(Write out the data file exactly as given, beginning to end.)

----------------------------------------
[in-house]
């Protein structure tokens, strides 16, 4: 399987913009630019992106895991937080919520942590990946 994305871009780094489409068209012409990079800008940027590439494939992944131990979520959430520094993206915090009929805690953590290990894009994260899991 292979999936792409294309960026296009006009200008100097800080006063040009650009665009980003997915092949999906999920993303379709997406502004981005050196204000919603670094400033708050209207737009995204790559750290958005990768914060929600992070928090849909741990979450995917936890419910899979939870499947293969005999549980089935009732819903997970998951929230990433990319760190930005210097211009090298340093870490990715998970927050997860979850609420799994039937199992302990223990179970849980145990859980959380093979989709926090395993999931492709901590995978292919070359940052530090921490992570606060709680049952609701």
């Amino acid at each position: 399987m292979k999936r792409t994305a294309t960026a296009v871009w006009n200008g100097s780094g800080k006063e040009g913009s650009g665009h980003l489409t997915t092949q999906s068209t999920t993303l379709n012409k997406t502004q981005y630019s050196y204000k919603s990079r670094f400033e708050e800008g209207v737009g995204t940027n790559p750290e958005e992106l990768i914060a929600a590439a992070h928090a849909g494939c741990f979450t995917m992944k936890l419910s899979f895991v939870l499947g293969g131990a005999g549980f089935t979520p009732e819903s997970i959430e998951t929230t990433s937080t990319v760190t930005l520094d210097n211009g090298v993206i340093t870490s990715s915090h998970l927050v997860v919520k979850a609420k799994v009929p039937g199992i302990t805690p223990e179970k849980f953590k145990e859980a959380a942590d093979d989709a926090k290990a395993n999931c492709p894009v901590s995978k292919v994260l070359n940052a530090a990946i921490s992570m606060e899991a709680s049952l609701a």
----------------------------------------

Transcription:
[in-house]
């Protein structure tokens, strides 16, 4: 399987913009630019992106895991937080919520942590990946 994305871009780094489409068209012409990079800008940027590439494939992944131990979520959430520094993206915090009929805690953590290990894009994260899991 292979999936792409294309960026296009006009200008100097800080006063040009650009665009980003997915092949999906999920993303379709997406502004981005050196204000919603670094400033708050209207737009995204790559750290958005990768914060929600992070928090849909741990979450995917936890419910899979939870499947293969005999549980089935009732819903997970998951929230990433990319760190930005210097211009090298340093870490990715998970927050997860979850609420799994039937199992302990223990179970849980145990859980959380093979989709926090395993999931492709901590995978292919070359940052530090921490992570606060709680049952609701």
């Amino acid at each position: 399987m292979k999936r792409t994305a294309t960026a296009v871009w006009n200008g100097s780094g800080k006063e040009g913009s650009g665009h980003l489409t997915t092949q999906s068209t999920t993303l379709n012409k997406t502004q981005y630019s050196y204000k919603s990079r670094f400033e708050e800008g209207v737009g995204t940027n790559p750290e958005e992106l990768i914060a929600a590439a992070h928090a849909g494939c741990f979450t995917m992944k936890l419910s899979f895991v939870l499947g293969g131990a005999g549980f089935t979520p009732e819903s997970i959430e998951t929230t990433s937080t990319v760190t930005l520094d210097n211009g090298v993206i340093t870490s990715s915090h998970l927050v997860v919520k979850a609420k799994v009929p039937g199992i302990t805690p223990e179970k849980f953590k145990e859980a959380a942590d093979d989709a926090k290990a395993n999931c492709p894009v901590s995978k292919v994260l070359n940052a530090a990946i921490s992570m606060e899991a709680s049952l609701a």